mortgage-divorce-basicsMortgage and divorce are not good bedmates! When love dies money tends to raise its evil head. That’s when people can suffer and nobody ever really wins. The problem is that the mortgage does not disappear and must be paid. Many couples are now more likely to be dividing their liabilities than their assets!

Normally, the mortgage will be by far the largest of these liabilities, and each name on the mortgage note is liable to pay it, divorced or not. Marriage is not a condition of mortgage. That means that irrespective of the state of your marriage, the names on the note are due to pay. It cannot be stated any simpler. Your divorce is irrelevant to the lender, and if it is not paid in full each month the loan will be foreclosed.

Mortgage and Divorce: Property Options

So, what are your options when mortgage and divorce are involved together? In the early stages of a marriage breakup, the last thing the two people involved will be thinking about is their finances – normally! Some divorces are planned by both members of the partnership so that each suffers the minimum of financial loss. Most, however, are neither friendly nor acrimonious – just heartbreaking, and the last thing they are thinking about is “who pays the mortgage?”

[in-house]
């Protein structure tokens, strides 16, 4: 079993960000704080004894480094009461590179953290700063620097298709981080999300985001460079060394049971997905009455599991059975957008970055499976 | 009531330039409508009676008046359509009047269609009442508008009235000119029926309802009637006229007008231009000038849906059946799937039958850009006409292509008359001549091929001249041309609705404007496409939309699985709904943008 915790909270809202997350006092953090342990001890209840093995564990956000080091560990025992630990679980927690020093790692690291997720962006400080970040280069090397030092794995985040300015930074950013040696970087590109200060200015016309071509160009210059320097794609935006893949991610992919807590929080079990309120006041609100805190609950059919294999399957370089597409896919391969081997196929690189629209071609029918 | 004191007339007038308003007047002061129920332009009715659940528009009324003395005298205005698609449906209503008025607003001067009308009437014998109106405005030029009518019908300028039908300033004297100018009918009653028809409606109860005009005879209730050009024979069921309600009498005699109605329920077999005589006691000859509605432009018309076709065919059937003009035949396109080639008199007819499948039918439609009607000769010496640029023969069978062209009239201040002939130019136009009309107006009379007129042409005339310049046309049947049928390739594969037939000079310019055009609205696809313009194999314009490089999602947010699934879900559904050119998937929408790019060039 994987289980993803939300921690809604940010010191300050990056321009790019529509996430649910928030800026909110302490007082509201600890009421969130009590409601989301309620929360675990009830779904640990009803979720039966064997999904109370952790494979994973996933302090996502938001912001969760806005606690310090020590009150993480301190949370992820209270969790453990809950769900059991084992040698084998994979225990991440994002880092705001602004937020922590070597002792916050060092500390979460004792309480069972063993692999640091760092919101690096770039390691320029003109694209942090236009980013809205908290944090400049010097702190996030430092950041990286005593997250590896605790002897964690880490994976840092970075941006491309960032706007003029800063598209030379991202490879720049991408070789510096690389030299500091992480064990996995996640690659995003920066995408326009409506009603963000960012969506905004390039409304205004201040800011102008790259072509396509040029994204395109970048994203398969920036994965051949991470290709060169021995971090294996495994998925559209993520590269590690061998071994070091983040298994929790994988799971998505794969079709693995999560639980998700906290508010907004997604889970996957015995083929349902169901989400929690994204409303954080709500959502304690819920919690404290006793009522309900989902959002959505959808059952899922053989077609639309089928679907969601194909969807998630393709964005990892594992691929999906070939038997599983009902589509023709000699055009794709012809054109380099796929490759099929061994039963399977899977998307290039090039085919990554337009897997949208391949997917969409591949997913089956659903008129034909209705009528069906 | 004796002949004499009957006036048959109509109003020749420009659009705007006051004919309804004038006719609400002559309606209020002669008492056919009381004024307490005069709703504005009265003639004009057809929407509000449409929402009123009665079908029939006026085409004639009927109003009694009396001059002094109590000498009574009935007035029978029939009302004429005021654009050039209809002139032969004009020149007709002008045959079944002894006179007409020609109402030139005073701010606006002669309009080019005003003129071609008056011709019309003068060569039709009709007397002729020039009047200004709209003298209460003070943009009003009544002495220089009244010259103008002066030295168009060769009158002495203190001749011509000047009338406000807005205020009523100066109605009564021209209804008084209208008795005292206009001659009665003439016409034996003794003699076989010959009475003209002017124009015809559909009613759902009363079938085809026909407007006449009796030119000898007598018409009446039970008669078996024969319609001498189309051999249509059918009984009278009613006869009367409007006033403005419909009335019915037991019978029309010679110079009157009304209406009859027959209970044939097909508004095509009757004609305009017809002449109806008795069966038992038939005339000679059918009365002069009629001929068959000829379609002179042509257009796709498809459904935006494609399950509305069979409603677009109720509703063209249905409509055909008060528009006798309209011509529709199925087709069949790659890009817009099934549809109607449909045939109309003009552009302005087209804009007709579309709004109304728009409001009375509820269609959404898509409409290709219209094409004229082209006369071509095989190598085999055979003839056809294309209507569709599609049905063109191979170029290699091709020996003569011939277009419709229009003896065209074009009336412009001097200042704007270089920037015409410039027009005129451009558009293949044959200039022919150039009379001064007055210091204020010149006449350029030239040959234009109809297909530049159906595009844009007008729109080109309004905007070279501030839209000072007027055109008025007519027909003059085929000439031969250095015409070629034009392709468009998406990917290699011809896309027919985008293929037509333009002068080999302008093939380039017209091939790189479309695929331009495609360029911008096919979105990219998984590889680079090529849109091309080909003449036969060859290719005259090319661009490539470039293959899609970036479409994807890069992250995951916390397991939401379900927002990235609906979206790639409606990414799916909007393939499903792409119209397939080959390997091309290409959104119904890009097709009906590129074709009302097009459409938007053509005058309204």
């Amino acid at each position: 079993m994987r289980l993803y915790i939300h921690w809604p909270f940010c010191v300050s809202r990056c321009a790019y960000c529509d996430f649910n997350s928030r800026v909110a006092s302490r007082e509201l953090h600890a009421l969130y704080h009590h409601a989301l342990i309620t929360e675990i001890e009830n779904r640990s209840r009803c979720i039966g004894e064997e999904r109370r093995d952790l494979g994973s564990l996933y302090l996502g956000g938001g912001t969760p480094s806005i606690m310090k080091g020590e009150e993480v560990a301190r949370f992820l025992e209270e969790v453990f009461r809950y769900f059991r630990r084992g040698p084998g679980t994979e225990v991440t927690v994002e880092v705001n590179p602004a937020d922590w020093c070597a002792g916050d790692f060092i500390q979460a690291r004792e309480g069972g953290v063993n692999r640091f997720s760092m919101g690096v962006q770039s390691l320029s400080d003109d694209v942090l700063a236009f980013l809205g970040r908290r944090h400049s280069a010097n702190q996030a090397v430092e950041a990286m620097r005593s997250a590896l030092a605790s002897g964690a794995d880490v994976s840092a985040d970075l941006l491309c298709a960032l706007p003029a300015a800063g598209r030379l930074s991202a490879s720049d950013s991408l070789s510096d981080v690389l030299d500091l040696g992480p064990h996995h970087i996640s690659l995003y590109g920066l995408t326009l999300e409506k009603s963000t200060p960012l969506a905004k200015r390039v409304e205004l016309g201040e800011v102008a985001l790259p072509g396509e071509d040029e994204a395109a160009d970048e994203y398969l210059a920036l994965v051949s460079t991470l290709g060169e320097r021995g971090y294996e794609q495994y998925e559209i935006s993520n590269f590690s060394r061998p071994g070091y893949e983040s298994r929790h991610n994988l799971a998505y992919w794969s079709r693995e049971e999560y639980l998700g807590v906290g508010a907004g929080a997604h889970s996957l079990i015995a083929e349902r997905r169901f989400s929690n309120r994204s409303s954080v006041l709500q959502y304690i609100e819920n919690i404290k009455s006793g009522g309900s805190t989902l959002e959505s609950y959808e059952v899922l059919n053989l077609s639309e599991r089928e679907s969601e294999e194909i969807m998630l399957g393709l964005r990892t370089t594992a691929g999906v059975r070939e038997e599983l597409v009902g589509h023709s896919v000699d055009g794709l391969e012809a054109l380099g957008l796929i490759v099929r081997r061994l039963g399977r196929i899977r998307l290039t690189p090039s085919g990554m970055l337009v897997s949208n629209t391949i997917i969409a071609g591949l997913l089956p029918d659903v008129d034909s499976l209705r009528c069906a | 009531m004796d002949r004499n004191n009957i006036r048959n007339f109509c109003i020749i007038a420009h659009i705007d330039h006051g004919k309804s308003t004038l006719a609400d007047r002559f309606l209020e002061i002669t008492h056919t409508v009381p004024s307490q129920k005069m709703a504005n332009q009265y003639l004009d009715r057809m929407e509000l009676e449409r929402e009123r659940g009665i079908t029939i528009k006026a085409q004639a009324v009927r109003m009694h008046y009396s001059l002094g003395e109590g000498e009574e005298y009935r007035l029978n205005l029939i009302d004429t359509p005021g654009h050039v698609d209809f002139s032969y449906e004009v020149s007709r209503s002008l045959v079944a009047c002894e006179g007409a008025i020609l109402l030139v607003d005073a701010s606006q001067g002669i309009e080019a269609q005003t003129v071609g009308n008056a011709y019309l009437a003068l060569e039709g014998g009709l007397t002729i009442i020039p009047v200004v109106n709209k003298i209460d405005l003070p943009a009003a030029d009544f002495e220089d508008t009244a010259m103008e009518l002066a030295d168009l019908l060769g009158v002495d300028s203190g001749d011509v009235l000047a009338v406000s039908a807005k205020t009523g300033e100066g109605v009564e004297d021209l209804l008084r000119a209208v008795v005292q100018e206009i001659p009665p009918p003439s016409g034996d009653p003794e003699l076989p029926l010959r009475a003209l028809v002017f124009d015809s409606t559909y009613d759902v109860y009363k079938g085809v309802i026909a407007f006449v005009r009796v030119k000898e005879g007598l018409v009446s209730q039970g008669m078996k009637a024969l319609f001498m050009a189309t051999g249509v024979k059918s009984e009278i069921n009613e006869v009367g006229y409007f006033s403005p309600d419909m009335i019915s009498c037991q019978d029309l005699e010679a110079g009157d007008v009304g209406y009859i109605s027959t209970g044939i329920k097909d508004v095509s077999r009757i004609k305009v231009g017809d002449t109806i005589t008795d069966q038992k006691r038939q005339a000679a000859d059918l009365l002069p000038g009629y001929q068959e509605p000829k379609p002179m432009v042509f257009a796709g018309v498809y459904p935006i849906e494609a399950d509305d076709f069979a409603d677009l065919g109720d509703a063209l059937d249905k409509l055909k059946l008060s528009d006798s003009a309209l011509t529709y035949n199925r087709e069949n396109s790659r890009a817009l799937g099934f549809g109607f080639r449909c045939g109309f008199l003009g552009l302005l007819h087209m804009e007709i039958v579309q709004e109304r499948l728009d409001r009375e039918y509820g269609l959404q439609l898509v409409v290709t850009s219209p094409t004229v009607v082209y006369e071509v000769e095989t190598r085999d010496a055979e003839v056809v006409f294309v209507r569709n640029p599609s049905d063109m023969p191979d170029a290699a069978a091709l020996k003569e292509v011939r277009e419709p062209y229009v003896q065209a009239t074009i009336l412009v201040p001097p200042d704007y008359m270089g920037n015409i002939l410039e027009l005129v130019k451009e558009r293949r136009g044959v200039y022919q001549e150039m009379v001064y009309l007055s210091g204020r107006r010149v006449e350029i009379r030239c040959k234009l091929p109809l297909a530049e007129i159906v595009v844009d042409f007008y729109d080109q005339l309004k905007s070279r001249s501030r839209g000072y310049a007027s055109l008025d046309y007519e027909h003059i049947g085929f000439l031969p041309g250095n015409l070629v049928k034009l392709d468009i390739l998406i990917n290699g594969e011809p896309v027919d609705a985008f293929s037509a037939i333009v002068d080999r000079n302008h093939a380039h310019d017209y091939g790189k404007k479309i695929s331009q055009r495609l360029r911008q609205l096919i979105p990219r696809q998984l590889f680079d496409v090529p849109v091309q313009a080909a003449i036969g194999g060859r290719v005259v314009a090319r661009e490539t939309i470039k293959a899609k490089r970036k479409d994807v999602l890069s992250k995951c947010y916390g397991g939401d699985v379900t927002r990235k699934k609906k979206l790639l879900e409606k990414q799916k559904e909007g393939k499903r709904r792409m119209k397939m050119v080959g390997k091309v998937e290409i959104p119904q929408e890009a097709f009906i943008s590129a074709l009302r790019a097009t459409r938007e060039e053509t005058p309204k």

However it must be paid, and we are assuming here that the mortgage is in both names. If it is only one name, then there is no issue: that one person and is responsible for the mortgage payments. It then becomes part of his or her estate when the divorce settlement is discussed.

Mortgage and Divorce: Three Solutions

However, if the property is owned by both jointly, there are fundamentally only three solutions:

1. One spouse purchases the half owned by the other. This can be in the form of a cash payment, a legal agreement to make a regular payment until the purchase price has been settled, or by taking out another mortgage for the other 50% of the property.

2. The property is sold, and the mortgage is cleared. The proceeds are split 50/50. The problem with this is that neither ex-partner has a home to live in unless they have made alternative arrangements. This is rarely the case with most divorces.

3. Sometimes there is negative equity, where more is still owed than the property is worth. They would be unable to sell unless the lender agreed to a short sale. This brings us to the third option: refinance. This is possible if one spouse qualifies for a refinance and the other is prepared to let the property go.

There are no other options with mortgage and divorce issues. Before deciding on a divorce, couples might consider other possibilities, such as each living in their own half of the property. All too often, married couples with a mortgage fall out with each other and decide on a divorce without giving thought to their marital home.

Maybe if they thought of that, by the time they had made suitable arrangements about what happens to the mortgage they could have forgotten their tiff! Sometimes it has gone too far for that. Mortgage and divorce are very poor bedfellows!